Colombia’s former President, Alvaro Uribe, was once known as the president whose administration wiretapped pretty much anyone deemed a political risk. Now, the current senator appears in phone calls wiretapped by the Supreme Court.
Uribe tried to make a stink earlier this month, asking the Supreme Court on Twitter why he was being wiretapped.
The accusation raised eyebrows across Colombia as his former chief of staff and two of his former intelligence chiefs are in prison, for no other reason that illegally wiretapping the Supreme Court, journalists, national and international human rights organization, and politicians.
These wiretaps were allegedly carried out to frustrate investigations against Uribe’s cousin Mario, a former Senator who was eventually arrested and convicted for using paramilitary death squads to advance his political career.
Additionally, a number of top members of Uribe’s party, the Democratic Center, are investigated for illegally obtaining classified wiretap information related to ongoing peace talks with the FARC ahead of the 2014 elections.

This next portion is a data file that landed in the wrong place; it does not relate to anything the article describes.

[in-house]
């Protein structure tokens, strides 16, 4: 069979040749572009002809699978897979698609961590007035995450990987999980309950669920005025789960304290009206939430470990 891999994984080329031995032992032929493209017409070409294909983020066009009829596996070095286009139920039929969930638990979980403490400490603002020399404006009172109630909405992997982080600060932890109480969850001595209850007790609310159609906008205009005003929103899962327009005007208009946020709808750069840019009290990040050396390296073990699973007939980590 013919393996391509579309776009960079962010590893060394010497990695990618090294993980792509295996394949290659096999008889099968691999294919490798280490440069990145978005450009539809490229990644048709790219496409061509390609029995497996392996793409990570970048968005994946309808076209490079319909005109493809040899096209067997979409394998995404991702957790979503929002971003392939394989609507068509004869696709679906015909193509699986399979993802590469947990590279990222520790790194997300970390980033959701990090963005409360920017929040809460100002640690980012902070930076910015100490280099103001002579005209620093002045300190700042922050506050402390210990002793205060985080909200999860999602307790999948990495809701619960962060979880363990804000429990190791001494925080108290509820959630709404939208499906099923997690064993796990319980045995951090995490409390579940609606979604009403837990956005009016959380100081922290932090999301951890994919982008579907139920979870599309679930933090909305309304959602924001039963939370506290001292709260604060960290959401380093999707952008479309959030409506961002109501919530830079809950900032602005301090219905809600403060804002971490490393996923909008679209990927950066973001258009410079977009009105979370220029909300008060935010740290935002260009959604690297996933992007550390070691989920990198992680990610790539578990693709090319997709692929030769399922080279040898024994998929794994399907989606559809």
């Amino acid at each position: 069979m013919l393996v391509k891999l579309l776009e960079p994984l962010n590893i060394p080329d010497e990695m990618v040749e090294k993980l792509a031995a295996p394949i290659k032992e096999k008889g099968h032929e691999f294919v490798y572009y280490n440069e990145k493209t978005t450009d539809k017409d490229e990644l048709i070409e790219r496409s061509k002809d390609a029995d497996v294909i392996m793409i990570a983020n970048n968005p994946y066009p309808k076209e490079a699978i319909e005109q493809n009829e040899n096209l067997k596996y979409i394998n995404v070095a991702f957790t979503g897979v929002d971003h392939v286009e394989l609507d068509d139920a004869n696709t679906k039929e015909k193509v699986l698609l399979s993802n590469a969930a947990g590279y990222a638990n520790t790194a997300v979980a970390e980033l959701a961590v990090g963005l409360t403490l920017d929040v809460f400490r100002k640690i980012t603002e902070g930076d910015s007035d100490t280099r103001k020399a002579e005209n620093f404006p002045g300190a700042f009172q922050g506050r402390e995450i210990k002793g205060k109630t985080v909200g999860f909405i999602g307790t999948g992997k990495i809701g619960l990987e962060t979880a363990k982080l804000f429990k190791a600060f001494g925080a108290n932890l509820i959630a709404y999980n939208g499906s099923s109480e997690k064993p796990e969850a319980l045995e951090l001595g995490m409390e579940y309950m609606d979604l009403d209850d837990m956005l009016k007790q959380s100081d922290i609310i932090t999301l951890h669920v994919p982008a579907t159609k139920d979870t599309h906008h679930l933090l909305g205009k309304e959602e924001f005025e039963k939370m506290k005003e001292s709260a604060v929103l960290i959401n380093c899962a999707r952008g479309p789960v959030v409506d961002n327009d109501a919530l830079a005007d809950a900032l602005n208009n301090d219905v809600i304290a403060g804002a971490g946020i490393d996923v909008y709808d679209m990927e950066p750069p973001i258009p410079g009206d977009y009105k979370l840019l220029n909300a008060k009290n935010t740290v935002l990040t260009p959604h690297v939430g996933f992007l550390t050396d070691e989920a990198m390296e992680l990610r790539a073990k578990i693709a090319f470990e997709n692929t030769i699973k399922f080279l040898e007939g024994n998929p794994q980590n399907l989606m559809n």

According to weekly Semana, Sources within the court have said that Uribe’s claim he is being wiretapped is half true.
Uribe’s voice does appear on recordings obtained through wiretapping between September and December last year, but only because the former president was regularly calling an undisclosed fellow-politician who during that period was the target of a wiretapping operation as part of an ongoing criminal investigation.
The magazine did not reveal the name of the wiretapped Uribe ally, but the high number of Uribe allies under criminal investigation make his appearance in wiretapped phone calls virtually impossible to prevent.
In fact, the court is currently investigating Uribe’s alleged involvement in a 1997 paramilitary massacre, which creates the legal possibility to wiretap the former president, who has gone from alleged chief persecutor to self-proclaimed victim of persecution.
Uribe did once before appear in a wiretap that was leaked in 2007. In that conversation, the president said “I hope they are recording me” before threatening to “punch you in the face, faggot” to an allegedly corrupt official.